7 Themes of Catholic Social Teaching
These key themes are at the heart of our Catholic social tradition:
1. Life and dignity of the human person. Every human person is created in the image and likeness of God. Human life is sacred and each person has inherent dignity. Calls to advance human rights are illusions is the right to life itself is subject to attack.
2. Call to family, community and participation. The human person is not only sacred but inherently social. The God-given institutions of marriage and the family are central and serve as the foundations for social life. They must be supported, not undermined. Beyond the family, every person has a right to participate in the wider society and a corresponding duty to work for the advancement of the common good and the well-being of all, especially the poor and weak.
3. Rights and responsibilities. As social beings, our relationships are governed by a web of rights and corresponding duties. Every person has a fundamental right to life an a right to those things that allow one to live a decent life—faith and family, food and shelter, health care and housing, education and employment.
4. Option for the poor and vulnerable. The Bible and the Church call on all of us to embrace a preferential love of the poor and vulnerable.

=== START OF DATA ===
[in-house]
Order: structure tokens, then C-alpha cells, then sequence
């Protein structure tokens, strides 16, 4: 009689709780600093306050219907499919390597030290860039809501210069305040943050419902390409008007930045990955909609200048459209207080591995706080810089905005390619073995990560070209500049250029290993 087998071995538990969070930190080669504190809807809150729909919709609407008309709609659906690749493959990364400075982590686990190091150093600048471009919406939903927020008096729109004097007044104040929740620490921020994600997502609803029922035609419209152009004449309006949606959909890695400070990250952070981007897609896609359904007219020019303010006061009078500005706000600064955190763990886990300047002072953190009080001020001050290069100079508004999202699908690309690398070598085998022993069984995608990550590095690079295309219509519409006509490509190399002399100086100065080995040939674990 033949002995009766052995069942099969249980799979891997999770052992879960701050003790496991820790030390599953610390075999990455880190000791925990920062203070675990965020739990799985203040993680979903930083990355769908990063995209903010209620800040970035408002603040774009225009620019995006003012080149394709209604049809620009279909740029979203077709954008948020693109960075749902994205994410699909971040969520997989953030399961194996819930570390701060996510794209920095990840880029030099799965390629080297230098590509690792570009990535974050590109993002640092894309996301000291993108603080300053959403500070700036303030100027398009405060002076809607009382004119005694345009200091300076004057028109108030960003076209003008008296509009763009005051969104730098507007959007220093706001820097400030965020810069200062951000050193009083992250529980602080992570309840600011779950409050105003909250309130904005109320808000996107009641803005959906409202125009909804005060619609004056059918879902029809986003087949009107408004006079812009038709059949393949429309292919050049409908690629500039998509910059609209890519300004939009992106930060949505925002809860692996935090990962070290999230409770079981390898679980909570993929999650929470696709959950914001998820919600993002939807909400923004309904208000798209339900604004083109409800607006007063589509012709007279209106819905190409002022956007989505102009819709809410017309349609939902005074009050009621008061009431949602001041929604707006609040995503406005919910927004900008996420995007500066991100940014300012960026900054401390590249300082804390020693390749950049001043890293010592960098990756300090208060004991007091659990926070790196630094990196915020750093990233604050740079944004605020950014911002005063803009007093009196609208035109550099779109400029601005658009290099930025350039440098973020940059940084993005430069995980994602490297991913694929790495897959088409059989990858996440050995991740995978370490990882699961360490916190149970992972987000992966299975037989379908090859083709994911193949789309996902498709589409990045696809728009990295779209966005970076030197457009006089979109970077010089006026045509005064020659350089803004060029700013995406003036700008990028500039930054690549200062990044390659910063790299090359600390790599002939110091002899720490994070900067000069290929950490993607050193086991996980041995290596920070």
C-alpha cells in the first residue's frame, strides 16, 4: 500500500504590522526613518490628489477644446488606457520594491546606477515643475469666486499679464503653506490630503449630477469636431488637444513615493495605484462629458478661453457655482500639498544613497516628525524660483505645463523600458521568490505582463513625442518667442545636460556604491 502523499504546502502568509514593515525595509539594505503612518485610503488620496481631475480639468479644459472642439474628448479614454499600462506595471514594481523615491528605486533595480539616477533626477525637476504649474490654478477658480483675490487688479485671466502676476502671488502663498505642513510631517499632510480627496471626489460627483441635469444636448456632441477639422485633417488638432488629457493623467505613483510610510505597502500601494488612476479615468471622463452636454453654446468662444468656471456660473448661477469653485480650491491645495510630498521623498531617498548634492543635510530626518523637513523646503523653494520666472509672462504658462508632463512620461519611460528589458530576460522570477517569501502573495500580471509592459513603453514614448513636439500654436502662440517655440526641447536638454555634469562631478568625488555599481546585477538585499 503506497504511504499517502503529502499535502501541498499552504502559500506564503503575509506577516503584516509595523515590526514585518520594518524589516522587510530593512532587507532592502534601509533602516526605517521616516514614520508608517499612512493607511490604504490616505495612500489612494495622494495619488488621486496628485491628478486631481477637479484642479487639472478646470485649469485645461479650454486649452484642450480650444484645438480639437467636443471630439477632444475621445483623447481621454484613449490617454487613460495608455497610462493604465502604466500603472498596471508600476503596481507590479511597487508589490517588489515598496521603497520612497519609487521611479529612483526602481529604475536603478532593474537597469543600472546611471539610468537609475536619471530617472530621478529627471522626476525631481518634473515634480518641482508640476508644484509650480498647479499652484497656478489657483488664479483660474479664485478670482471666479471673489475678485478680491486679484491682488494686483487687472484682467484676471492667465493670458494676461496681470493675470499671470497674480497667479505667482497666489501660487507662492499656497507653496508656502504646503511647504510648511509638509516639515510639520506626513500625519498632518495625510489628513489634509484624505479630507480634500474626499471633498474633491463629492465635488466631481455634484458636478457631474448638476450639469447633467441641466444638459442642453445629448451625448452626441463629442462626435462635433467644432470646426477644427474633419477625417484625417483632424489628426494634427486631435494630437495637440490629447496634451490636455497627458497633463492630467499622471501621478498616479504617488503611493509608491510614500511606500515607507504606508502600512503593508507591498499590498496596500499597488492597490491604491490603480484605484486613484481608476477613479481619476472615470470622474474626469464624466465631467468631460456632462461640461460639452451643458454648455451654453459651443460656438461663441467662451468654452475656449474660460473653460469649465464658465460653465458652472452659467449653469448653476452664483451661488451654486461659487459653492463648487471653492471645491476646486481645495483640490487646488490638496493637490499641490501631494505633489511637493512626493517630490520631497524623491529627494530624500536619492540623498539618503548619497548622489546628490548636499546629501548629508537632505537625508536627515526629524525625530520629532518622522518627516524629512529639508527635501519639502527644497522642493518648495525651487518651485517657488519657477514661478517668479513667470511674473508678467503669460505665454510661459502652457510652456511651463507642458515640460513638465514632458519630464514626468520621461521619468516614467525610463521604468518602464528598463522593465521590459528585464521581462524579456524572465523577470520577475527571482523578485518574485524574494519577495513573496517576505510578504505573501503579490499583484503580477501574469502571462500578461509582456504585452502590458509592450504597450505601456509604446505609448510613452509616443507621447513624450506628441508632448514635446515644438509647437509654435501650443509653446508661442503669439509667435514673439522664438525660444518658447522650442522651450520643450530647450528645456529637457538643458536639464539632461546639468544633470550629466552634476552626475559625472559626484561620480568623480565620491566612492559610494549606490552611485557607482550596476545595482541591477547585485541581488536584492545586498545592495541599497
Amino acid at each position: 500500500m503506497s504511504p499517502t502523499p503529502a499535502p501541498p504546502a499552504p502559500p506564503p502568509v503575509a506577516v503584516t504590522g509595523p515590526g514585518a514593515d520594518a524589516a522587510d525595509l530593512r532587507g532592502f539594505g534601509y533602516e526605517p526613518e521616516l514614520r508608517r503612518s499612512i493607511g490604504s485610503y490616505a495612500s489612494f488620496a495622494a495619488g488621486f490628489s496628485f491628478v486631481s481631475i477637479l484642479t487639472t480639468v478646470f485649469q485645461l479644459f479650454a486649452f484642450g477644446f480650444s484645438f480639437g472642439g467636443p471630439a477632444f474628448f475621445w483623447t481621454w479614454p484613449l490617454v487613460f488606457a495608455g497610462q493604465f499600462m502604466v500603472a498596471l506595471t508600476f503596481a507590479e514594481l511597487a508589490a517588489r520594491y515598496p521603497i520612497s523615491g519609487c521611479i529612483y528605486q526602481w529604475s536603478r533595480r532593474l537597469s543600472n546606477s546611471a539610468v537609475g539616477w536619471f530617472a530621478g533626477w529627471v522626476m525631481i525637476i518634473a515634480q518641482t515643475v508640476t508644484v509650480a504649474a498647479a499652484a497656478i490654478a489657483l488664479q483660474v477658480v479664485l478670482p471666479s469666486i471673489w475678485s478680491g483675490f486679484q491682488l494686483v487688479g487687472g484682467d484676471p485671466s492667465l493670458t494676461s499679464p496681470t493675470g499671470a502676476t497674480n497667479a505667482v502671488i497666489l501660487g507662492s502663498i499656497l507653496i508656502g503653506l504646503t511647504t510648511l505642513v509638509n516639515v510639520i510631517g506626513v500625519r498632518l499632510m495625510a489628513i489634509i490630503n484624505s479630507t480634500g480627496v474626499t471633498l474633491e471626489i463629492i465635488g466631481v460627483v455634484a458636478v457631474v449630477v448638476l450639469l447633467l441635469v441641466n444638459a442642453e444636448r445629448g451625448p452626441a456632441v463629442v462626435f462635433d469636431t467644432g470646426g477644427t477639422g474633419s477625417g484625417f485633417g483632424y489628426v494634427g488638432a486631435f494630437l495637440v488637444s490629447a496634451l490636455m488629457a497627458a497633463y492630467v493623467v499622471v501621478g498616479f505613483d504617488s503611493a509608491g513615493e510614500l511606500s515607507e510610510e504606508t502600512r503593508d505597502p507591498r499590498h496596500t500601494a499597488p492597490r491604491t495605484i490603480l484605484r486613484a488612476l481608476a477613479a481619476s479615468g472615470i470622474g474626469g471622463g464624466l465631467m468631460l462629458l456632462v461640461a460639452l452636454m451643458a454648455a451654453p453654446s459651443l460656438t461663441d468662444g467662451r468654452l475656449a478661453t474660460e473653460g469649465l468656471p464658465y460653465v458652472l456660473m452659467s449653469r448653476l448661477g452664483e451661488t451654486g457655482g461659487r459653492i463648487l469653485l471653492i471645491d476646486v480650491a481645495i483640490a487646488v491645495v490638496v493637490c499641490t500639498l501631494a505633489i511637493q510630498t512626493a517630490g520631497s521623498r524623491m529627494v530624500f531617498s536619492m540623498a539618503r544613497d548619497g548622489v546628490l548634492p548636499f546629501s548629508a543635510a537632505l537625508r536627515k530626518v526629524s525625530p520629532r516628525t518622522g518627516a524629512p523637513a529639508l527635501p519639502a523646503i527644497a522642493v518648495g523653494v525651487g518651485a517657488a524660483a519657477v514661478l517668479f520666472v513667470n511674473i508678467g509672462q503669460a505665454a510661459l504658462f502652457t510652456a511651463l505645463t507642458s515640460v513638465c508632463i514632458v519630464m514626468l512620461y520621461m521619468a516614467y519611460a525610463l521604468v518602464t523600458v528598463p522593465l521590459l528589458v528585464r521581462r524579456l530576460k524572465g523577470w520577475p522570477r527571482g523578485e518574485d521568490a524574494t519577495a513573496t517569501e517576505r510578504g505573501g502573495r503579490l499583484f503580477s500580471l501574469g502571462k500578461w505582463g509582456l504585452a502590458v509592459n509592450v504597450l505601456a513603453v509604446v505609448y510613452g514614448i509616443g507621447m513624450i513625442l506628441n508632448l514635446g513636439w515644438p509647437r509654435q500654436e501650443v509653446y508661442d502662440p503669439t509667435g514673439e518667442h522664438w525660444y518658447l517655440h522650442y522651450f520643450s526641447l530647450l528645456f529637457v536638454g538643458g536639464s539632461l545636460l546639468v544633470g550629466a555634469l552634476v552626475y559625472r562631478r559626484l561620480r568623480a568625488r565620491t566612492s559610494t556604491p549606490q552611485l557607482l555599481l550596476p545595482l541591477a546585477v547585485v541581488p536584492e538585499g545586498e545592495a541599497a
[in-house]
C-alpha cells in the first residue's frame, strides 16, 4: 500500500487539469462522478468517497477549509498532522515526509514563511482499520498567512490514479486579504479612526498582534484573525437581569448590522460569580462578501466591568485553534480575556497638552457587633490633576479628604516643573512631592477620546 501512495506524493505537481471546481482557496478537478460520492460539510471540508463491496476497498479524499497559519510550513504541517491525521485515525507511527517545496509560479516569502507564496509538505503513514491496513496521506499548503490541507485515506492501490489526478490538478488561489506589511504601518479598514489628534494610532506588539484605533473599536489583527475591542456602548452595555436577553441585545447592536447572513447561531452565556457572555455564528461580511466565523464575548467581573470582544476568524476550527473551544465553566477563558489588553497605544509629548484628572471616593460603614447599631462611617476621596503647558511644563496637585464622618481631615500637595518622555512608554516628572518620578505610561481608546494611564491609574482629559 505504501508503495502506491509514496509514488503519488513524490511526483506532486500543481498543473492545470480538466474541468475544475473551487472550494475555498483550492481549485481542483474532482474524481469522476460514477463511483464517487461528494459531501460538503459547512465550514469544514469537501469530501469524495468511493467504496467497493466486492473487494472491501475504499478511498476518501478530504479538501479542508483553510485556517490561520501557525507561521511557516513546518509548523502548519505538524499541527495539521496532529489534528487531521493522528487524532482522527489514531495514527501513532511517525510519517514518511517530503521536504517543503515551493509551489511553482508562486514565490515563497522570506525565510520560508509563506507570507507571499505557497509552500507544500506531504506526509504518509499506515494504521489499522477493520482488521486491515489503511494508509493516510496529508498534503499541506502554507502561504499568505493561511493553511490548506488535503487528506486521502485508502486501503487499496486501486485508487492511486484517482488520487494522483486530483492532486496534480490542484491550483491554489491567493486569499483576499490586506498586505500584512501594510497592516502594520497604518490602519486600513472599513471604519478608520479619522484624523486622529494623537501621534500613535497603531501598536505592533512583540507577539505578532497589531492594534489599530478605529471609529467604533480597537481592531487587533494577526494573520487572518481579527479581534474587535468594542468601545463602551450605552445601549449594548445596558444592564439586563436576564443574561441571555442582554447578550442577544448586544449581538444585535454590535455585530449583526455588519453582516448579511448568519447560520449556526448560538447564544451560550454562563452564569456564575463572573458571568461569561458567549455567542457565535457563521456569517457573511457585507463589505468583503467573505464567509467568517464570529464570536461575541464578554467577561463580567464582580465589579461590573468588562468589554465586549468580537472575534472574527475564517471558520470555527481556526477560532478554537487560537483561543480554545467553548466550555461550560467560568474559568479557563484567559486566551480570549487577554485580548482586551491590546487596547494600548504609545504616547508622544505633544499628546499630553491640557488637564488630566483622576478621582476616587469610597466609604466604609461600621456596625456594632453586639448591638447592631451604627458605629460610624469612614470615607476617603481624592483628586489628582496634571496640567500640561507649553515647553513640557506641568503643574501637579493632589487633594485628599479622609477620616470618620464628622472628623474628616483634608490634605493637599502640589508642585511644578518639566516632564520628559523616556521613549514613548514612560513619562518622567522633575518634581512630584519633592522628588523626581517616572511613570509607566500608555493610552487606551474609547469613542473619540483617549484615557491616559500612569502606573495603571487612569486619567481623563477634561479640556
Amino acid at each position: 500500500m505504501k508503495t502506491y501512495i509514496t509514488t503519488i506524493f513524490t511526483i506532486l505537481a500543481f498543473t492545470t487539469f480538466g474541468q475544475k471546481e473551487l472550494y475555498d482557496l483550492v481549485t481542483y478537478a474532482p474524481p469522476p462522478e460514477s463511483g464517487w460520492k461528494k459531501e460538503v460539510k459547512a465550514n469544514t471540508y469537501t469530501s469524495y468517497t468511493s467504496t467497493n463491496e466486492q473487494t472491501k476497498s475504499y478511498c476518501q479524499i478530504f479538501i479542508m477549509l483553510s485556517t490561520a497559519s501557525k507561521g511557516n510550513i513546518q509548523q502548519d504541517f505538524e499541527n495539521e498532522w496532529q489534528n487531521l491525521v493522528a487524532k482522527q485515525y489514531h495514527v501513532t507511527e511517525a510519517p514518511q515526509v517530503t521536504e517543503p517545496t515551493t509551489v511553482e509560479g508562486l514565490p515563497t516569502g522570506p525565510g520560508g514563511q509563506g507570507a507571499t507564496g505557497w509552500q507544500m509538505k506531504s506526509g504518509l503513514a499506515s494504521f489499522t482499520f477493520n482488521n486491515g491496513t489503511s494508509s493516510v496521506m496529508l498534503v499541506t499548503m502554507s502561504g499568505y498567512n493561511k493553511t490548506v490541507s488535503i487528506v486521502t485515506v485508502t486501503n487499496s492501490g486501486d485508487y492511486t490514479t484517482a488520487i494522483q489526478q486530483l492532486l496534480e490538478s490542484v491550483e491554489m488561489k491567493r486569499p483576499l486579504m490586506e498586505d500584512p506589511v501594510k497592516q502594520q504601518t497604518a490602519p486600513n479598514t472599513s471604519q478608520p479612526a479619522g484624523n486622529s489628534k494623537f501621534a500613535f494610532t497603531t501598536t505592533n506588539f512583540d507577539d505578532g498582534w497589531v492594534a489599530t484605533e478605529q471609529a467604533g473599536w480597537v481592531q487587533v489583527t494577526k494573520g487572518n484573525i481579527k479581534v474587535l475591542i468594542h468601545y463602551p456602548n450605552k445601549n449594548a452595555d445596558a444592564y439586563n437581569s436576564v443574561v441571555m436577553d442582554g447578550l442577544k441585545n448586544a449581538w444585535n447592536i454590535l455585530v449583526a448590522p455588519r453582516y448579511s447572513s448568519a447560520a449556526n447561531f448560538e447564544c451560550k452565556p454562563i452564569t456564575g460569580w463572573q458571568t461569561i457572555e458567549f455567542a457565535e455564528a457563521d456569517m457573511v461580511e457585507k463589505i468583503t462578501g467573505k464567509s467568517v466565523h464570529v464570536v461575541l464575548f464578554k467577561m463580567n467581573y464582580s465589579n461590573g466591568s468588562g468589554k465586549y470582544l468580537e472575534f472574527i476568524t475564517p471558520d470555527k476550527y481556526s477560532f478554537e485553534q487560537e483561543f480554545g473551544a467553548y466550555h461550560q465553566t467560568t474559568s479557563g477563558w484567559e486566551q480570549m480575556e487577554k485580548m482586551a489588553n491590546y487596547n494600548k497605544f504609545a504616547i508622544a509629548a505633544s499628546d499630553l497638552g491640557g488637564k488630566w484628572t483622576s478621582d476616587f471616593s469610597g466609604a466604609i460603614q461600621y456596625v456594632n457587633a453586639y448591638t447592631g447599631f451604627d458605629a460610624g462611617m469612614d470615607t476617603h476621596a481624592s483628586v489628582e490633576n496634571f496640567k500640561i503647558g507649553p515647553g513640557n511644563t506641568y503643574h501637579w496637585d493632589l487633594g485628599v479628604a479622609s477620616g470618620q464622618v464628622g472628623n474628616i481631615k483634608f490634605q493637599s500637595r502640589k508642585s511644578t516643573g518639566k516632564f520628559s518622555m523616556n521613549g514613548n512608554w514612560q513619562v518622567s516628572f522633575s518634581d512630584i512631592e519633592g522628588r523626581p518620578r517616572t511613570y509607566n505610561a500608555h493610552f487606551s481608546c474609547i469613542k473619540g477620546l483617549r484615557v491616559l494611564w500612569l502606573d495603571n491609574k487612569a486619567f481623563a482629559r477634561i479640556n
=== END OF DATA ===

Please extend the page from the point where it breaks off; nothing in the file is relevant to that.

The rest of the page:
5. Dignity of work and the rights of workers. The economy must serve people, not the other way around. Work is more than a way to make a living; it is a form of continuing participation in God’s act of creation. If the dignity of work is to be protected, then the basic rights of workers, owners and managers must be respected.
6. Solidarity. Because of the interdependence among all the members of the human family around the globe, we have a moral responsibility to commit ourselves to the common good everywhere.
7. Care for God’s creation. Our use of the world must be directed by God’s plan for creation, not simply by our own benefit. Our stewardship of the earth is a kind of participation in God’s act of creating and sustaining the world.
(excerpted from the U.S. Bishops’ Pastoral on Civic Responsibility, entitled: Faithful Citizenship: Political Responsibility for a New Millennium. To read the entire pastoral, link here)